Chemists constructed a heterocycle missing link
Chemists over the years have combined boron, carbon, nitrogen, and oxygen in various ways to create a variety of six-membered heterocyclic ring systems. One of the goals is to create new polycyclic aromatic compounds containing electron-deficient boron atoms, which are useful for making optoelectronic devices. But incorporating both nitrogen and oxygen along with boron in heterocyclic rings has remained elusive. A research team led by Masakatsu Shibasaki and Naoya Kumagai at Japan’s Institute of Microbial Chemistry designed and synthesized a dioxaazatriborinane (B3NO2), which had been a missing link between borazines (B3N3) and boroxines (B3O3). The team found that the dioxaazatriborinane can function as an organocatalyst for amidation reactions, outperforming previously known boron-based amidation organocatalysts (Nat. Chem. 2017, DOI: 10.1038/nchem.2708).
The largest, most complex polysaccharide
A record in carbohydrate synthesis was broken this year: Xin-Shan Ye of Peking University and coworkers synthesized a glycan nearly twice as large and more complex than any made before. The polysaccharide, called an arabinogalactan, contains 92 sugar units and is an essential cell-wall component in Mycobacterium tuberculosis, the bacterium that causes tuberculosis. The tuberculosis drug ethambutol blocks the polysaccharide’s biosynthesis. The tendency for natural glycans to have different structural forms and their low abundance make them hard to isolate and study as drug targets or for vaccine development. Trying to synthesize them from scratch is equally challenging. In a one-pot reaction, Ye’s group combined sets of short glycans into one 30-sugar galactan (blue) and two identical 31-sugar arabinans (black), then joined the three fragments into the 92-sugar arabinogalactan (Nat. Commun. 2017, DOI: 10.1038/ncomms14851).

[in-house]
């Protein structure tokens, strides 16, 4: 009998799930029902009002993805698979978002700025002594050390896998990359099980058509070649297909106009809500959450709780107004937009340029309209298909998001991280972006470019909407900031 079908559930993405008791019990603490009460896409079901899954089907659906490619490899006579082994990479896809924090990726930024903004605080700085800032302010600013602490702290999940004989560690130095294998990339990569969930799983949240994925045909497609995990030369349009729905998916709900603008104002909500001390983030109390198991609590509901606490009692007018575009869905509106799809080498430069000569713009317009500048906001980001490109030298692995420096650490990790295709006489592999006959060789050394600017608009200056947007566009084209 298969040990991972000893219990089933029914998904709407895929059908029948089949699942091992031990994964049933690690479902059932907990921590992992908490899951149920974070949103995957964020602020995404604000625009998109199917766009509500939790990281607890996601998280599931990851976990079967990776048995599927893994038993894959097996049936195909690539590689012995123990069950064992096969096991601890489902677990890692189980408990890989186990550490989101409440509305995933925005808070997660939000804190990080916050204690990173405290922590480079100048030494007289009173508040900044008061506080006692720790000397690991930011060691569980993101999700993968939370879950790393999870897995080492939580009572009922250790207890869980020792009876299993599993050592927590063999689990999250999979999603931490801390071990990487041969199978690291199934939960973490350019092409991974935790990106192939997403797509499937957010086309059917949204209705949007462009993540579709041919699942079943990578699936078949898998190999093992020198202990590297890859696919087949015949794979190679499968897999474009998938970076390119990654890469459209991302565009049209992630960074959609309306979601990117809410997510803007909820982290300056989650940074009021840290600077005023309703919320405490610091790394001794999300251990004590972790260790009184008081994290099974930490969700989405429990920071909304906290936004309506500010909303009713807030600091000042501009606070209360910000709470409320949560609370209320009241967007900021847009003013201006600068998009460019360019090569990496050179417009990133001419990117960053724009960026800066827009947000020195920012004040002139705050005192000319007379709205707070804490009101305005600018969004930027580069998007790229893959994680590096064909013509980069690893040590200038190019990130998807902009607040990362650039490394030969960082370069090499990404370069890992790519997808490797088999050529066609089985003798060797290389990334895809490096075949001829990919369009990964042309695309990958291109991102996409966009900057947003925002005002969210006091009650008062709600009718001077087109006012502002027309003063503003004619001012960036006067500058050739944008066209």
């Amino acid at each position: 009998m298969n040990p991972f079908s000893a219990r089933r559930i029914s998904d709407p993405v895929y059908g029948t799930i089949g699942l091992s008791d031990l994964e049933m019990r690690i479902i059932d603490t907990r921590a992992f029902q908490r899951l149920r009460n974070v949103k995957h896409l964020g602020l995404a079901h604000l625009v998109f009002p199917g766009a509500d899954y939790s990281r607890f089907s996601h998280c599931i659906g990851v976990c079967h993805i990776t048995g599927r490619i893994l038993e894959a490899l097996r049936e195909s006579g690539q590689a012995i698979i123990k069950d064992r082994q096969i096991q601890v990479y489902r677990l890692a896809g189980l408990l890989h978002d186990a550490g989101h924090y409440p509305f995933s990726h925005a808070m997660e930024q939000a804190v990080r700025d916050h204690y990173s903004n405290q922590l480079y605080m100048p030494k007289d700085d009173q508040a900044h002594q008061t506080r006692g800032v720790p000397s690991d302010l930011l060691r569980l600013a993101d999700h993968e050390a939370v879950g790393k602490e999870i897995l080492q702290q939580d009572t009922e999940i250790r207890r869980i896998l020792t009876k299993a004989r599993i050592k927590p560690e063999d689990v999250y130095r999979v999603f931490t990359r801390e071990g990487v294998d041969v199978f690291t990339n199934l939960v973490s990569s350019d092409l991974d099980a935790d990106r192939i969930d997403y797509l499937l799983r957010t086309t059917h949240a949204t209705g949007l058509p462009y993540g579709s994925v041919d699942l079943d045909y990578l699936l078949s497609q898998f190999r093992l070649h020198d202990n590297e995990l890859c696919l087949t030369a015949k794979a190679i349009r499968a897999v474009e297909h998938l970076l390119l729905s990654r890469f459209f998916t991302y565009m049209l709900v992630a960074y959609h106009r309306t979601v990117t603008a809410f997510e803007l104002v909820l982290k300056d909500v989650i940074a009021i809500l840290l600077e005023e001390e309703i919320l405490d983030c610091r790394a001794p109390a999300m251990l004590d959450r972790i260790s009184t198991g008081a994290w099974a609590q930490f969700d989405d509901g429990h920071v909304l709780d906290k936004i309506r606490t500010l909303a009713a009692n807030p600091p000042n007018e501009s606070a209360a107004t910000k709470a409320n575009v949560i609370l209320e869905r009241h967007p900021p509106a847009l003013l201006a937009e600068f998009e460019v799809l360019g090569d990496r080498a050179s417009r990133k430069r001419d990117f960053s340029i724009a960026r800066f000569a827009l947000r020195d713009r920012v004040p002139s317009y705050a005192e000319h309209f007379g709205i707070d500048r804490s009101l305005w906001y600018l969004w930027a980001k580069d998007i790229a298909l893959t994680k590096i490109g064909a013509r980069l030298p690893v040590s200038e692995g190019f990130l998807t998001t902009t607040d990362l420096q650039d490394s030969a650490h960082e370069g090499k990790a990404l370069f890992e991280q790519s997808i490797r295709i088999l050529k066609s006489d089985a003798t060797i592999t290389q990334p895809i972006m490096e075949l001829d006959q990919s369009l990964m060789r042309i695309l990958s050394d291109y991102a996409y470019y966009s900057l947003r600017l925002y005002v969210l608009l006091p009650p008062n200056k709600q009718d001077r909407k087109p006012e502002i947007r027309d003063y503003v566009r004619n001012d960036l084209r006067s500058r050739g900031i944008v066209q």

Trinitrogen compounds display unique electronic structures
Chemists this year added to the varied ways three nitrogens can bond. Electron-rich nitrogen-centered molecules normally function as Lewis bases, donating an electron pair to create a bond with an acceptor partner. Mark Gandelman of Technion—Israel Institute of Technology and his group discovered a triazolium salt in which they could turn that donor-acceptor reactivity around so that the nitrogen center functions as a Lewis acid and accepts electrons. Nitrogen-based Lewis acids could serve in reactive frustrated Lewis pairs or other types of catalysts (J. Am. Chem. Soc. 2017, DOI: 10.1021/jacs.6b12360). On another front, nitrogen-containing triazenyl radicals had previously been detected spectroscopically and are known to serve as ligands in transition-metal complexes. But they’ve been challenging to stabilize and isolate. Researchers led by Eunsung Lee of the Institute for Basic Science and Pohang University of Science & Technology found a way to do it using N-heterocyclic carbenes as stabilizing substituents. The researchers used the triazenyl radical as a cathode material in a lithium-ion battery (J. Am. Chem. Soc. 2017, DOI: 10.1021/jacs.7b08753).